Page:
So many pastors and church leaders see this all as a simple spiritual transaction: Respond to the altar call. Recite the prayer to Jesus. Sign on the dotted line. Deal closed.
As a result, megachurches are becoming well-oiled “salvation machines”, which only gauge success numerically by attendance and decisions and baptisms; the same way dealerships use new deals and commissions stats. Just check out the Twitter feeds of many of the pastors of the nation’s largest churches on Monday mornings. They may as well be reporting quarterly sales figures.
But this is about much more than just 72 payments and a couple of tons of steel.
This is about life; about surrender and devotion, and the choice to enter into a commitment affecting every minute corner of who you are. It’s the most important decision that anyone can ever make; and maybe, just maybe it wasn’t designed to be made in a few minutes in a packed arena, with a wall of sound and rows of lights washing over you.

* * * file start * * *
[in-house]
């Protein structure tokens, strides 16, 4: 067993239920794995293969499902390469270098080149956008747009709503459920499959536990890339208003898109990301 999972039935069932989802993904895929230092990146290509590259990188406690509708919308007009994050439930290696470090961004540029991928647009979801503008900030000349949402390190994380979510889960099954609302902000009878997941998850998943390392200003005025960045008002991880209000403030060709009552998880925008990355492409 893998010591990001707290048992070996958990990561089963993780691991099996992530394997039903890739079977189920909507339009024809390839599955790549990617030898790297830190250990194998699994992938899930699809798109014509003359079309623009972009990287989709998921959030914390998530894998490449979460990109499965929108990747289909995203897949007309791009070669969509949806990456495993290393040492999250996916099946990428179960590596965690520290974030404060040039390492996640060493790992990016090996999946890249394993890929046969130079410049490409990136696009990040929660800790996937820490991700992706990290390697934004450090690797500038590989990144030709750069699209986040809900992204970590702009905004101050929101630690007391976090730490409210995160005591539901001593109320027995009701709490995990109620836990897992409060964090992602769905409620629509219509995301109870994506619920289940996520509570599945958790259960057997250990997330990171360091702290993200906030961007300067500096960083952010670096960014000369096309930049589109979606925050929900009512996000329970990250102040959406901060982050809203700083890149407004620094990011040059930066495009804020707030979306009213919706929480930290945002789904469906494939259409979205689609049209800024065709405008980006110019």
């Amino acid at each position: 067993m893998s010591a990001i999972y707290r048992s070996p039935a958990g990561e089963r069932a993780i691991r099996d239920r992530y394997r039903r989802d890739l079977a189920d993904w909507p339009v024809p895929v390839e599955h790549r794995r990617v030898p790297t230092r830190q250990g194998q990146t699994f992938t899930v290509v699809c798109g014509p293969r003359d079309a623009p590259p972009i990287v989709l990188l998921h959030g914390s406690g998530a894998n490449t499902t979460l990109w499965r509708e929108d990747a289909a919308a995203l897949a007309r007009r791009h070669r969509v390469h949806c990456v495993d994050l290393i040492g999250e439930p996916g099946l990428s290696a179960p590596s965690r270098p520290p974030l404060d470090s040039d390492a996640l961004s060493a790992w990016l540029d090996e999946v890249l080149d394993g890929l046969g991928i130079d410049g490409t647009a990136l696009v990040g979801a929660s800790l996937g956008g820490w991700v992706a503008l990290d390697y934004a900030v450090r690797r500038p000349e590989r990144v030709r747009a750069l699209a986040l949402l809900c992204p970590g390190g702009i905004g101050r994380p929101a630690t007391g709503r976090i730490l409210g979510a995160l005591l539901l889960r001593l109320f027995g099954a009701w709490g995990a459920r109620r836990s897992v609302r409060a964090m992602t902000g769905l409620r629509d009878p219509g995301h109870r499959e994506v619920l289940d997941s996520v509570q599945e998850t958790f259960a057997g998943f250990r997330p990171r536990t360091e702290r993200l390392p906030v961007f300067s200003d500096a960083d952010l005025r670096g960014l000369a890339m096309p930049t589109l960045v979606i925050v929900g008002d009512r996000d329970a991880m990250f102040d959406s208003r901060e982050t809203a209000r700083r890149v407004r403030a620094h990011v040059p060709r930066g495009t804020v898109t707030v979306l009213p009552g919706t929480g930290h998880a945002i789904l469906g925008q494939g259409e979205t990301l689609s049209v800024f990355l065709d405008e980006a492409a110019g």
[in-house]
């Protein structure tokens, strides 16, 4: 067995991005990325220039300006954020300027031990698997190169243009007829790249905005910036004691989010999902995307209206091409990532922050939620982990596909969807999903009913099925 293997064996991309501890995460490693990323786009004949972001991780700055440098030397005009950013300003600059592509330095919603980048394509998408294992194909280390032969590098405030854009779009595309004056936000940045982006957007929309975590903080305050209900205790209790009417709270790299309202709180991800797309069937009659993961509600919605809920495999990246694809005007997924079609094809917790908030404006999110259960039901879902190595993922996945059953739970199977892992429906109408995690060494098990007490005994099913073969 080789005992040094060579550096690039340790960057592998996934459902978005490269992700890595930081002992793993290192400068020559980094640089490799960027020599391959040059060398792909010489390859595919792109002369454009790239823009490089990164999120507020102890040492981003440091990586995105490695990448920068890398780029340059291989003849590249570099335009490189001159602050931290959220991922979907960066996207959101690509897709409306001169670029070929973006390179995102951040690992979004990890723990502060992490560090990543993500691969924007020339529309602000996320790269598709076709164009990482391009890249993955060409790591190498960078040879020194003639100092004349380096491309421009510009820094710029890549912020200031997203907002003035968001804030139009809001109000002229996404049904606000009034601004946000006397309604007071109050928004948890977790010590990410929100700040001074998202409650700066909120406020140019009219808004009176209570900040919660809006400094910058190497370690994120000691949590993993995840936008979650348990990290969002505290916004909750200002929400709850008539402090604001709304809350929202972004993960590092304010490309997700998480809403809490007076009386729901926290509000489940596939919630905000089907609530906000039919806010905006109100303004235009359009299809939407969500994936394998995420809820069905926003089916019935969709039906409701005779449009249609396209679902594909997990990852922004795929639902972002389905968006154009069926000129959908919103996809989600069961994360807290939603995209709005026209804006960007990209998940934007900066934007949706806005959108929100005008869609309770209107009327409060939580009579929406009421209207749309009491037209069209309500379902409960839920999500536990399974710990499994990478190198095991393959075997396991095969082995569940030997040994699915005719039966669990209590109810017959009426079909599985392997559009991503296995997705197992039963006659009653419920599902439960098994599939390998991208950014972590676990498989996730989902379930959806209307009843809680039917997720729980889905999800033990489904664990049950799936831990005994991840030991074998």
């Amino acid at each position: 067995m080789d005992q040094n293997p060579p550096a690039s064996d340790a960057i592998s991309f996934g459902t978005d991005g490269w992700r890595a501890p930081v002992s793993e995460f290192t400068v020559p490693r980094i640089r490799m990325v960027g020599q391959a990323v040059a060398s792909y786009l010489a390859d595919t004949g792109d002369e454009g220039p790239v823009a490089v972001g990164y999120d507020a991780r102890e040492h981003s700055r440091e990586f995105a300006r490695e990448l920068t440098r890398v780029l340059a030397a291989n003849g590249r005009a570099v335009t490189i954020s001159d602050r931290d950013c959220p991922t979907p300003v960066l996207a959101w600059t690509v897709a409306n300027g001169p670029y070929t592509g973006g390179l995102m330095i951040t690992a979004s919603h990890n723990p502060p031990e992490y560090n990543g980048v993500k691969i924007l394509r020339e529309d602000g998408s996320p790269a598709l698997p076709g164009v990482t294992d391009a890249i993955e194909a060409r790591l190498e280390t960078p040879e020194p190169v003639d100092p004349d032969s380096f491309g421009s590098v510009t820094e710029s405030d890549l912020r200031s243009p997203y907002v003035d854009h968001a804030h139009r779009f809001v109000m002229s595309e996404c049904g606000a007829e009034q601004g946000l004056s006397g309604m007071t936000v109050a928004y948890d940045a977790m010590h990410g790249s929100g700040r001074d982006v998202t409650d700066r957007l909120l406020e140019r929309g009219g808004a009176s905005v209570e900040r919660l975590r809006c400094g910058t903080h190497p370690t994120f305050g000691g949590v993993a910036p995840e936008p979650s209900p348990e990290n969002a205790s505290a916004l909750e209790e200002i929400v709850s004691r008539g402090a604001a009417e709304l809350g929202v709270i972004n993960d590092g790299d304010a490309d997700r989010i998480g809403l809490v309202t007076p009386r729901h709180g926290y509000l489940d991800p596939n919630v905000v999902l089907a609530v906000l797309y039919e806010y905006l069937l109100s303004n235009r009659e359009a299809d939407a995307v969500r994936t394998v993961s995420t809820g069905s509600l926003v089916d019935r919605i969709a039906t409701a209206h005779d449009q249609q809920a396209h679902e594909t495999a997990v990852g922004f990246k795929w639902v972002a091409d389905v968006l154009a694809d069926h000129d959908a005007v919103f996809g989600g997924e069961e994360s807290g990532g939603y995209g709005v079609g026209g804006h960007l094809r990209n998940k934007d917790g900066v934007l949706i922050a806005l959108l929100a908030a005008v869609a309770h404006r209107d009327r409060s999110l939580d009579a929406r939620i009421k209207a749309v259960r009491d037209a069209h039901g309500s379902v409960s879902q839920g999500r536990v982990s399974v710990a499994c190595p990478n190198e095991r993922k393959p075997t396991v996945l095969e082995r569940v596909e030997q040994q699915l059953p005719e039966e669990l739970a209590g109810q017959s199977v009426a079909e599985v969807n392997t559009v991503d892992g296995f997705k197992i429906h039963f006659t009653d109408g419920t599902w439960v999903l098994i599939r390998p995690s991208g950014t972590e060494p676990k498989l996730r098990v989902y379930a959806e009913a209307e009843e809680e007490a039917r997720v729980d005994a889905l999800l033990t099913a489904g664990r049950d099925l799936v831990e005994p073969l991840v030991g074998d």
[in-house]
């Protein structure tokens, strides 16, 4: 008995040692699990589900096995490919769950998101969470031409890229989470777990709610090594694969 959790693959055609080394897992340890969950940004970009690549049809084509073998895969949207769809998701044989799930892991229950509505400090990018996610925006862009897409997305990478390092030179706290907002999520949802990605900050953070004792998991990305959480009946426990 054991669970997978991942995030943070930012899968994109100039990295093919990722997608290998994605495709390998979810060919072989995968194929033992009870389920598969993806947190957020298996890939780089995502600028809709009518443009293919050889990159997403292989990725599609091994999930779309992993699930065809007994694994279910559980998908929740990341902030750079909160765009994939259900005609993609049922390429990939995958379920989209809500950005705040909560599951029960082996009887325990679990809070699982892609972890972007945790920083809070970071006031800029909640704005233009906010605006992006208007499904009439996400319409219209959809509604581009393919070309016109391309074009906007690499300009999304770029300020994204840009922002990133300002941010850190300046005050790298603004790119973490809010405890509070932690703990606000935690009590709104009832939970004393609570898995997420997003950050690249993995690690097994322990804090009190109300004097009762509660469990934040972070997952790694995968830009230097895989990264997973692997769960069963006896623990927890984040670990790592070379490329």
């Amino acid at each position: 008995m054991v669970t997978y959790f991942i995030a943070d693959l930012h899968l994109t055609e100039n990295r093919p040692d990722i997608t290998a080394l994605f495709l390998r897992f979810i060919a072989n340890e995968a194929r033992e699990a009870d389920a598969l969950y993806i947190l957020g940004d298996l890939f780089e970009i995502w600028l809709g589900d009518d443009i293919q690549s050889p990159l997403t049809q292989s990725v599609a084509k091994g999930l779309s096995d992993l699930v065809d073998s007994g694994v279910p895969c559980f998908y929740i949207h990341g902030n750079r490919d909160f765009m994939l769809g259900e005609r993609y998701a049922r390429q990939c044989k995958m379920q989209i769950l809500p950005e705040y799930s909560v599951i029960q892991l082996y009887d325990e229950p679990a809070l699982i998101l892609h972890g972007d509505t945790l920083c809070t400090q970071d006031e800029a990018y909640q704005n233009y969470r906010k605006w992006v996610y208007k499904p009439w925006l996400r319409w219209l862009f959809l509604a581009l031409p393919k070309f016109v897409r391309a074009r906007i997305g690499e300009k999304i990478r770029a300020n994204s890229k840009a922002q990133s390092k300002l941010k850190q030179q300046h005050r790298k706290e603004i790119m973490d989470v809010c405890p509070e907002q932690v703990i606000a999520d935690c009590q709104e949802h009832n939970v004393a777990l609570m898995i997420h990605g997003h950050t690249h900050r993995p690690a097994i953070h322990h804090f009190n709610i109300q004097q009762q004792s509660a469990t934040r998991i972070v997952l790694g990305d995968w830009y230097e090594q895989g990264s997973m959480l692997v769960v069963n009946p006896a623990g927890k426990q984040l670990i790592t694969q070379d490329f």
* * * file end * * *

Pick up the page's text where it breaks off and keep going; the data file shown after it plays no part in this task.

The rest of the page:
Maybe it’s the kind of decision that needs to be made in a quiet, starkly lit, sober moment; without fanfare and bombast, without applause or acclaim, without video screens and souvenir t-shirts.
I think that’s why the early Church yielded such strong people of faith. They lived life together and followed together in the messy, naked ordinary of life. Belief was about awakening to a reality they were experiencing in community, not a flashy pitch they were getting from a virtual stranger.
I think we in the Church should absolutely still sell what we believe people need, and do so with creativity, care, and excellence. But I also think we should take our time, and trust God enough to let people walk out of the building, and (as Jesus instructs) really consider the cost of what they’re buying.
If someone leaves a car dealership with buyer’s remorse, the damage can last a while.
If they leave a church with it, the damage can last a lifetime, maybe more.